Cambridge Analytica has made what was probably a rather unwelcome transition from being a niche player to being one of the most (in)famous brand names around. Facebook, meanwhile, has long been controversial from a data protection/privacy perspective and, while some of the stories circulating the internet about it are known spoofs. It is fair to say that Facebook has not always helped its own case when it comes to getting people to trust it with their data.
At the same time, Facebook is run on a very commercial basis and the people in charge will be only too well aware of the fact that their entire business is based on trust and that there are plenty of competitors ready, willing and waiting to pounce if Facebook loses that trust. Over the years, it has worked to try to improve confidence by improving its approach to data protection and privacy and can be expected to redouble its efforts after this scandal.
Former Cambridge Analytica employee Christopher Wylie has claimed that Cambridge Analytica covertly gathered user data from Facebook without the permission of those users. Former Facebook employee Sandy Parakilas has said that he warned Facebook executives that they were setting themselves up for a fall due to their lax approach to security and, in particular, to controlling and, where necessary, restricting, the abilities of third-party apps on their site.
Facebook itself denies that the security on its site was breached, it says that the data gathered was collected with permission and that they had permission to share it with Aleksandre Kogan, who is both an academic and the owner of a company called Global Science Research. According to Facebook, it was Kogan who shared the data with Cambridge Analytica, and he did so in breach of his licensing agreement.
The data-harvesting operation occurred in 2014 and made use of the fact that, at that time, Facebook apps could ask users for permission to access not only the user’s data but also their friends’ data.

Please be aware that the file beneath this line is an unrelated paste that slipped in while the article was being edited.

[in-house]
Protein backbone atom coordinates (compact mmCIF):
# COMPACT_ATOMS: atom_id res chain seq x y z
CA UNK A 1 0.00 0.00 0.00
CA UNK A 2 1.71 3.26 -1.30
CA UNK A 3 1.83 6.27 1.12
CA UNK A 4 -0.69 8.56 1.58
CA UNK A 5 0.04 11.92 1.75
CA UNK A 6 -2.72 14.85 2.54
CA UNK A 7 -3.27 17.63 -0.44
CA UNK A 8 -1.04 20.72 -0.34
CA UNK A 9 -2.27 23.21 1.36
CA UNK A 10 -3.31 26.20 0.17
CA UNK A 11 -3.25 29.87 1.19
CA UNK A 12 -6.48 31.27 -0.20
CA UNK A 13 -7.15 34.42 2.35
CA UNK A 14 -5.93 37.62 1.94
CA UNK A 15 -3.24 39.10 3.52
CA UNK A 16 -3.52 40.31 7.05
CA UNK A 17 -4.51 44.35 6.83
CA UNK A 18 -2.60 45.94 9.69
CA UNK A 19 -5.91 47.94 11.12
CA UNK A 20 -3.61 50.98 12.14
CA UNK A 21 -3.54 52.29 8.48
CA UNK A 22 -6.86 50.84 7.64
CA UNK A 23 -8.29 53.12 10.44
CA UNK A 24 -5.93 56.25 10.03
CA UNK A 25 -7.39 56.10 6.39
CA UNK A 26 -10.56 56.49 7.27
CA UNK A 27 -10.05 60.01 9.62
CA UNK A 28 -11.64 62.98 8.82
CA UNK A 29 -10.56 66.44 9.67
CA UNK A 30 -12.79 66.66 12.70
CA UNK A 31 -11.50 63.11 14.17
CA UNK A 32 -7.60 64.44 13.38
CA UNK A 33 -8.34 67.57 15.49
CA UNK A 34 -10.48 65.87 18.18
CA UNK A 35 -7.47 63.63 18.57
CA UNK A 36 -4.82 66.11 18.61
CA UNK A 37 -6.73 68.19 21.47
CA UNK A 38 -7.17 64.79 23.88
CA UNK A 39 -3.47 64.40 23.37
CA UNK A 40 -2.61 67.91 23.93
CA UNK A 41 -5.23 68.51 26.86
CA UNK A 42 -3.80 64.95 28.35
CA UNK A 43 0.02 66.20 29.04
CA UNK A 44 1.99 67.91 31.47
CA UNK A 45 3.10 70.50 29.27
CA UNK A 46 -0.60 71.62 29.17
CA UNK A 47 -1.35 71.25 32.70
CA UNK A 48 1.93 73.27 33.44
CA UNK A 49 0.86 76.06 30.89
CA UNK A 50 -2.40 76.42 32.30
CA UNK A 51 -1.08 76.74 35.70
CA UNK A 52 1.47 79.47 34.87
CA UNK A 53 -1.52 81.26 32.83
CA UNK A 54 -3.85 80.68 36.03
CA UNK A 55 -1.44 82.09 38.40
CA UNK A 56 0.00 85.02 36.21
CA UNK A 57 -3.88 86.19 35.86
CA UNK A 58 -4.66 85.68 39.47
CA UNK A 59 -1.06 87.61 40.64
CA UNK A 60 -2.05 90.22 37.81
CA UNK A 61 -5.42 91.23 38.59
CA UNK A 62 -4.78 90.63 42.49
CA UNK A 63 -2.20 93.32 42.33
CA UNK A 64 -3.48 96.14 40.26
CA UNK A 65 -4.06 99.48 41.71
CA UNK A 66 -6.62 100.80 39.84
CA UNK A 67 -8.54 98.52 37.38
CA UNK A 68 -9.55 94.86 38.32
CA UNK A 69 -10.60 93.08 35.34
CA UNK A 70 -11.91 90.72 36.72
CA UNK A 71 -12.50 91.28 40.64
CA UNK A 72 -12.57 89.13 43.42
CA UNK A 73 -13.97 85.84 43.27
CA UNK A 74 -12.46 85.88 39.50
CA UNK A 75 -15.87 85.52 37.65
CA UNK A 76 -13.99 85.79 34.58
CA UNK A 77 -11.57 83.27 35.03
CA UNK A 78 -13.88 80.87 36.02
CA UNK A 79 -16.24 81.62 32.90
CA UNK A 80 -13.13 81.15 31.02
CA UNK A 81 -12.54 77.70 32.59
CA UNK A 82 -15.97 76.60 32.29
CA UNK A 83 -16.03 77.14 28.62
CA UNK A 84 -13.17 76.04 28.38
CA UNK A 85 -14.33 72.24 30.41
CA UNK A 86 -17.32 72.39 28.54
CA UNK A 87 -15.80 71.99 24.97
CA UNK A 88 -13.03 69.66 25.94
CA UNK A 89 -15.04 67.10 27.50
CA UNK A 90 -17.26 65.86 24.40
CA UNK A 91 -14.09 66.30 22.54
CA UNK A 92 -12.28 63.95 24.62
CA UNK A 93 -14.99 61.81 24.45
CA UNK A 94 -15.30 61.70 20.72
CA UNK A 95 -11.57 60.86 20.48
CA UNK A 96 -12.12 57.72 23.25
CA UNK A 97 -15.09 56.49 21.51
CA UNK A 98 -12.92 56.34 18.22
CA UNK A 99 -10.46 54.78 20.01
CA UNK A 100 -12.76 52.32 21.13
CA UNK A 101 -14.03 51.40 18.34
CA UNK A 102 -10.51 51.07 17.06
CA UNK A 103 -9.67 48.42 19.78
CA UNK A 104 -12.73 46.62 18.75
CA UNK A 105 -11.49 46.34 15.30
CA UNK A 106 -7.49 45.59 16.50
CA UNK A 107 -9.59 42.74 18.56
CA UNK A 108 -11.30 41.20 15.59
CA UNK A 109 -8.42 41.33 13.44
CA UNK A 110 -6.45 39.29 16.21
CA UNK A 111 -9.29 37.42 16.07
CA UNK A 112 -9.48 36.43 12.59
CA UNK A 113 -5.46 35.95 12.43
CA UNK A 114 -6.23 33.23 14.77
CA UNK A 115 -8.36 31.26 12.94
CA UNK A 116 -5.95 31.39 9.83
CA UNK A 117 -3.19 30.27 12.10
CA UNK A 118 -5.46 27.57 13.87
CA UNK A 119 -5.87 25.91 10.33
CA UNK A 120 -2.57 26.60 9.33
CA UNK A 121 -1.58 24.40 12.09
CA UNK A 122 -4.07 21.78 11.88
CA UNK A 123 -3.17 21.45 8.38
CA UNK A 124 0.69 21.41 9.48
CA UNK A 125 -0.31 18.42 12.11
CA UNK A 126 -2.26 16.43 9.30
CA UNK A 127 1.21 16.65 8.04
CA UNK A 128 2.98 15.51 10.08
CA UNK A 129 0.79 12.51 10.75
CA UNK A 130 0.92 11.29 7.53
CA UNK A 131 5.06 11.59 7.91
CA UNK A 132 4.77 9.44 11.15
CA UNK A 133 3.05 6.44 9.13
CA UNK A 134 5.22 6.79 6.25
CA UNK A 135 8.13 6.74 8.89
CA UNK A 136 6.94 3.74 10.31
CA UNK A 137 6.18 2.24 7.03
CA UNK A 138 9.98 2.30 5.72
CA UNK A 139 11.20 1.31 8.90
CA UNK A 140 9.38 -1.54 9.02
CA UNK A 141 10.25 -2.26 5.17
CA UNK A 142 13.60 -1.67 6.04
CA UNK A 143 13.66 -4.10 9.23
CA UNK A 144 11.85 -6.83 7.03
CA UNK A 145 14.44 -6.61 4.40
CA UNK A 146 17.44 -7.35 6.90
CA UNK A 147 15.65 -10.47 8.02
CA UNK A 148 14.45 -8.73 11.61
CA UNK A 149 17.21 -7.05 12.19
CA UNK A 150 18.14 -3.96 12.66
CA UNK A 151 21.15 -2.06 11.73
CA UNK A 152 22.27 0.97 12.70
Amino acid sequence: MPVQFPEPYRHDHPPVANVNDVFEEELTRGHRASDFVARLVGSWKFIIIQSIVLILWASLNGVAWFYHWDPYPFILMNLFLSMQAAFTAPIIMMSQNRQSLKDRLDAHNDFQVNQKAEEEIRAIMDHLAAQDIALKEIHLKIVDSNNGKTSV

Interestingly, around the middle of 2014, Facebook decided to place restrictions on the data your friends could share about you. They rolled out a change to app permissions in 2015, with the result that by the start of 2016 all apps on Facebook were working under the updated rules.
Having said that, Facebook did not completely ban users from sharing data about their friends and, unless you specifically opt out, there is still quite a lot of information your friends can share about you.
Lots of people are keen to make their Facebook data far more secure, and there are ways that that can be done. If you head to Settings>Apps and then scroll down the page, you’ll see a box marked Apps others use, with an Edit button. Click on that and the options (currently) are:
- Home Town
- Family and relationships
- Current location
- Interested in
- Education and work
- Posts on my Timeline
- Religious and political views
- Activities, interests, things I like
- My website
- My app activity
- If I’m online.
Anything that’s ticked can be shared, so untick anything you do not want to be made public.